August 08, 2013 by Andrew Westhoven, CCA
Driving throughout the region and listening to grower conversations, one apparent observation is that corn is firing (losing nitrogen) in all soil types. I have received several questions about the timing of N deficiency and the repercussions it might have on yield, test weight, and overall plant health.
The fields at the highest risk of N loss include fields that applied N in the fall or prior to planting (especially without N-Serve) and/or fields with low holding capacities (sandy soils). Side-dressed corn may be at a lower risk. Some of the N loss is due to the transformation of the N molecule.
Figure 1. Nitrogen deficiency (firing) in a corn leaf.
For example, when anhydrous ammonia is applied to the soil (NH3), it goes through a process called nitrification. Nitrification is the conversion of Ammonia (NH3) to Nitrate (NO3). Immediately, when anhydrous ammonia is injected into the soil, the ammonia (NH3) ions react with soil moisture and convert to ammonium (NH4) ions, which are very stable in the soil. Ammonium ions (NH4) carry a positive charge which binds them to negatively charged soil particles such as clay and organic matter. Over time, depending on environmental conditions, ammonium is converted to nitrate (NO3) and becomes vulnerable to leaching and Denitrification (figure 2). Leaching occurs when the nitrate form of N as (NO3), is moved downward through the soil profile by water, rainfall, flooding, etc. Denitrification occurs when the nitrate form of N (NO3), is converted to gas (N2) and volatilizes into the atmosphere.
Figure 2. Process of conversion of anhydrous ammonia to nitrate.
Corn firing (N deficiency) has been a combination of N denitrification, leaching, excessive rainfall, cold spring temperatures (low GDU accumulation), and compaction. The N has been moved deep into the soil profile and our root growth is very limited due to some of the aforementioned factors.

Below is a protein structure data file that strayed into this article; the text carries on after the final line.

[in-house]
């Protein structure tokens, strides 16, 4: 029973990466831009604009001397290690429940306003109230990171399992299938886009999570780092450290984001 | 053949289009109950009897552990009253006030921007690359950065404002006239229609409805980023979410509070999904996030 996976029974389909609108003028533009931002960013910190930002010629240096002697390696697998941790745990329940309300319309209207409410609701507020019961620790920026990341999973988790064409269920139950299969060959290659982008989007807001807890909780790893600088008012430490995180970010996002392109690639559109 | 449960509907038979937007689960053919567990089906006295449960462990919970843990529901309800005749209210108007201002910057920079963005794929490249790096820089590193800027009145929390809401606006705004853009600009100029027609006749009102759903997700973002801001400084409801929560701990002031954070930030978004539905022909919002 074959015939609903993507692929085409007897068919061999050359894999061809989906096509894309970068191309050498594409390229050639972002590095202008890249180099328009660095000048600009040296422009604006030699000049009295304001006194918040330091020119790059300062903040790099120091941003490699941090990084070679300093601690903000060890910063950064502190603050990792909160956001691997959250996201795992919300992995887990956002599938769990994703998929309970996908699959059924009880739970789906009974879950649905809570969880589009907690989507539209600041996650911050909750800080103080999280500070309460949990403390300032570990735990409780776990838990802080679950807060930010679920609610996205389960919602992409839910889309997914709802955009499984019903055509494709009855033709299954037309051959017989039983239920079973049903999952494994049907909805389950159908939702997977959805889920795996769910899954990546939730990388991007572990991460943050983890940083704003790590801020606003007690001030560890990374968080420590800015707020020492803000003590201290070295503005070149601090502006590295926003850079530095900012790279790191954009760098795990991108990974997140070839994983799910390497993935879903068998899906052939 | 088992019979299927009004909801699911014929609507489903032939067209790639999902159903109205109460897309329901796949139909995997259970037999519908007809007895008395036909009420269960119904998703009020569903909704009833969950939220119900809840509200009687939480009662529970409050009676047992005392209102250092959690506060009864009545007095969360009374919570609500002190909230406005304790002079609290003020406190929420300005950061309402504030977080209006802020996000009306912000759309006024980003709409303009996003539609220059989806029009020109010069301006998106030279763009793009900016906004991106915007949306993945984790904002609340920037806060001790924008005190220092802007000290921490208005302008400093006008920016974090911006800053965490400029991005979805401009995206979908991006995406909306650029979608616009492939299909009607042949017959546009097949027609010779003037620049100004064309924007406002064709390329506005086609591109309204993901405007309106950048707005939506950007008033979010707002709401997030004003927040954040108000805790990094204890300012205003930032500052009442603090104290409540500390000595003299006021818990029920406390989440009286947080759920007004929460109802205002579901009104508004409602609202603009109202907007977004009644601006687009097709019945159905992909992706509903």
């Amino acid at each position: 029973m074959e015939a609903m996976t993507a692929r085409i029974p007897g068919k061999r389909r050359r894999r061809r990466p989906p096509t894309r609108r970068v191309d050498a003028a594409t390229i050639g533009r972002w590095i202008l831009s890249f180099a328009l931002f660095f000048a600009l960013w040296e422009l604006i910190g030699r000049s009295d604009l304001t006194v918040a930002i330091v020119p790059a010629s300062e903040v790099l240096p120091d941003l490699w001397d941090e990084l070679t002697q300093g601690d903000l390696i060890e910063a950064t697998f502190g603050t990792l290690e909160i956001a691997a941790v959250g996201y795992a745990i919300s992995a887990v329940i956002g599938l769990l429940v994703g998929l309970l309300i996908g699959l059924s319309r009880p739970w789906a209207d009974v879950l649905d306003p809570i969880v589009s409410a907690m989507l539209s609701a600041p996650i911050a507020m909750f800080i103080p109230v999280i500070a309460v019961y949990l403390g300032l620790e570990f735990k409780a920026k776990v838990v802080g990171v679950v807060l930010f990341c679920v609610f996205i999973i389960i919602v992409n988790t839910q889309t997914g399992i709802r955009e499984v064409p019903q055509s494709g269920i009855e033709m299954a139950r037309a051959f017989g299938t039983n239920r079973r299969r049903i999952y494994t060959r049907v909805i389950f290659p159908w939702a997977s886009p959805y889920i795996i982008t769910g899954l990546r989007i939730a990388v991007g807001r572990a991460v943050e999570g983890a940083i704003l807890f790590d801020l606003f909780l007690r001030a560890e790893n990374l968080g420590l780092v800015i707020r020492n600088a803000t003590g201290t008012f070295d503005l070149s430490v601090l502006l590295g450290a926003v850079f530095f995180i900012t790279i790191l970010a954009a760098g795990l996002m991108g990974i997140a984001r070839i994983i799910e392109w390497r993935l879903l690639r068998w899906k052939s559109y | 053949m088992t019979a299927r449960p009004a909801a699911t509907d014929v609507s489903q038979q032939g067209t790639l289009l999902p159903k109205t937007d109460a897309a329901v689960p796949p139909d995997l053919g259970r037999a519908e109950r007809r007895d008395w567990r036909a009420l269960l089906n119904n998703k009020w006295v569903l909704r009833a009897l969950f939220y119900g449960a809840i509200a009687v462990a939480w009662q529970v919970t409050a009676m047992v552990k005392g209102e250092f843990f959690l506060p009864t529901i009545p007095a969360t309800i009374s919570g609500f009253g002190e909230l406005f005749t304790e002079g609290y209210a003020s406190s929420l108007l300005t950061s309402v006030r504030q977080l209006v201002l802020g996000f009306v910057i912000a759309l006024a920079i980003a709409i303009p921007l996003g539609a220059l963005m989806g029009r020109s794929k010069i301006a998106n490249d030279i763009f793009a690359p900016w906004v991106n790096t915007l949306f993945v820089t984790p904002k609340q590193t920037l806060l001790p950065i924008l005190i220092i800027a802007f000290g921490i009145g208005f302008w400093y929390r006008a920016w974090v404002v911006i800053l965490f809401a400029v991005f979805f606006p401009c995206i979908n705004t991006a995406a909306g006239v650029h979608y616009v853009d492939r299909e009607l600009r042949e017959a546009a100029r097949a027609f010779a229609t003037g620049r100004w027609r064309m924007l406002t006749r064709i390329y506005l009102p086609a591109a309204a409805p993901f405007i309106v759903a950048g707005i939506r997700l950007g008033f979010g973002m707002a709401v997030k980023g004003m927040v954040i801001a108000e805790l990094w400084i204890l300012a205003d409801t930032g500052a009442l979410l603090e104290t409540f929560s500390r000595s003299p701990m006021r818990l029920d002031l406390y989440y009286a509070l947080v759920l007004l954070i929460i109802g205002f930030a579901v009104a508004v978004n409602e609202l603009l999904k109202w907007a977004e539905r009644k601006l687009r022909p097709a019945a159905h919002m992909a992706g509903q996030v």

N deficiency late in the season is a typical, naturally occurring event late in the season. As the corn canopy becomes denser, the sunlight cannot penetrate into the lower portion of the canopy and the lower leaves cannot photosynthesize; therefore, the plant takes the nutrients from those leaves and uses those elements elsewhere. However, if firing occurs too early in the grain fill period it may reach above the ear leaf and/or cause kernel abortion on the tips of ears. If firing occurs for a long duration, another concern is the plant cannibalizing the stored reserves in the stalk causing the stalk to weaken. This ultimately decreases overall late-season plant health and increases the probability of stalk lodging and harvesting problems.
Figure 3. Picture of the lower canopy showing dropped lower leaves due to N deficiency.
Unfortunately, at this point in the season, there is nothing we can do to significantly lessen the damage of N deficiency. Earlier around tassel emergence, several planes were buzzing spreading urea to help prevent N loss (and spraying fungicides). Regardless of the growing season we definitely are remembered that each year is different. If you feel you have a severe N deficiency problem, please contact your local AgriGold Corn Specialist or myself for help.